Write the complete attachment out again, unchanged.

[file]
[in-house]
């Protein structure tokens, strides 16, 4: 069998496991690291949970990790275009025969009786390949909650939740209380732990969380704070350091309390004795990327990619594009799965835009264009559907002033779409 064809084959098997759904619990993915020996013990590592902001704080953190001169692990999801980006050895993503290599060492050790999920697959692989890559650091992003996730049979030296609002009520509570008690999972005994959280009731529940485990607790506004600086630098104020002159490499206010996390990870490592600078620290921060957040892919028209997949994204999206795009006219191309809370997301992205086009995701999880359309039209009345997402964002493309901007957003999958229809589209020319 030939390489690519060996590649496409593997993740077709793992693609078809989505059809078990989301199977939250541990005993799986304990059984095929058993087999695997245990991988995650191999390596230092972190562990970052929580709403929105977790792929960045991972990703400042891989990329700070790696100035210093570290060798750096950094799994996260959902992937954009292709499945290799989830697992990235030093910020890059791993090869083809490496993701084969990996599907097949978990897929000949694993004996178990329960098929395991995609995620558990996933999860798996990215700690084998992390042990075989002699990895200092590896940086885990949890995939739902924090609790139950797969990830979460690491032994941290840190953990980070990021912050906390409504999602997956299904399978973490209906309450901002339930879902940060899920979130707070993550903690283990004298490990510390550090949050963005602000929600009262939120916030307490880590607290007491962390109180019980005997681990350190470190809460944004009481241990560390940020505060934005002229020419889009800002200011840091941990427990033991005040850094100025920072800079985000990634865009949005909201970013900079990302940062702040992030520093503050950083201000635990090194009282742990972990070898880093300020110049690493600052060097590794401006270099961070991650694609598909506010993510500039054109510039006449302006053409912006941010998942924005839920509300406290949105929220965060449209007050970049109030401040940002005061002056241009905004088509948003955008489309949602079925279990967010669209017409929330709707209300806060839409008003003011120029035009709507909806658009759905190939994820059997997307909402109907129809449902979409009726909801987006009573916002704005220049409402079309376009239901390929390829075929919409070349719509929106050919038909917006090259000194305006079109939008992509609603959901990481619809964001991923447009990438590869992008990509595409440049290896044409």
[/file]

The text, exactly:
[in-house]
């Protein structure tokens, strides 16, 4: 069998496991690291949970990790275009025969009786390949909650939740209380732990969380704070350091309390004795990327990619594009799965835009264009559907002033779409 064809084959098997759904619990993915020996013990590592902001704080953190001169692990999801980006050895993503290599060492050790999920697959692989890559650091992003996730049979030296609002009520509570008690999972005994959280009731529940485990607790506004600086630098104020002159490499206010996390990870490592600078620290921060957040892919028209997949994204999206795009006219191309809370997301992205086009995701999880359309039209009345997402964002493309901007957003999958229809589209020319 030939390489690519060996590649496409593997993740077709793992693609078809989505059809078990989301199977939250541990005993799986304990059984095929058993087999695997245990991988995650191999390596230092972190562990970052929580709403929105977790792929960045991972990703400042891989990329700070790696100035210093570290060798750096950094799994996260959902992937954009292709499945290799989830697992990235030093910020890059791993090869083809490496993701084969990996599907097949978990897929000949694993004996178990329960098929395991995609995620558990996933999860798996990215700690084998992390042990075989002699990895200092590896940086885990949890995939739902924090609790139950797969990830979460690491032994941290840190953990980070990021912050906390409504999602997956299904399978973490209906309450901002339930879902940060899920979130707070993550903690283990004298490990510390550090949050963005602000929600009262939120916030307490880590607290007491962390109180019980005997681990350190470190809460944004009481241990560390940020505060934005002229020419889009800002200011840091941990427990033991005040850094100025920072800079985000990634865009949005909201970013900079990302940062702040992030520093503050950083201000635990090194009282742990972990070898880093300020110049690493600052060097590794401006270099961070991650694609598909506010993510500039054109510039006449302006053409912006941010998942924005839920509300406290949105929220965060449209007050970049109030401040940002005061002056241009905004088509948003955008489309949602079925279990967010669209017409929330709707209300806060839409008003003011120029035009709507909806658009759905190939994820059997997307909402109907129809449902979409009726909801987006009573916002704005220049409402079309376009239901390929390829075929919409070349719509929106050919038909917006090259000194305006079109939008992509609603959901990481619809964001991923447009990438590869992008990509595409440049290896044409």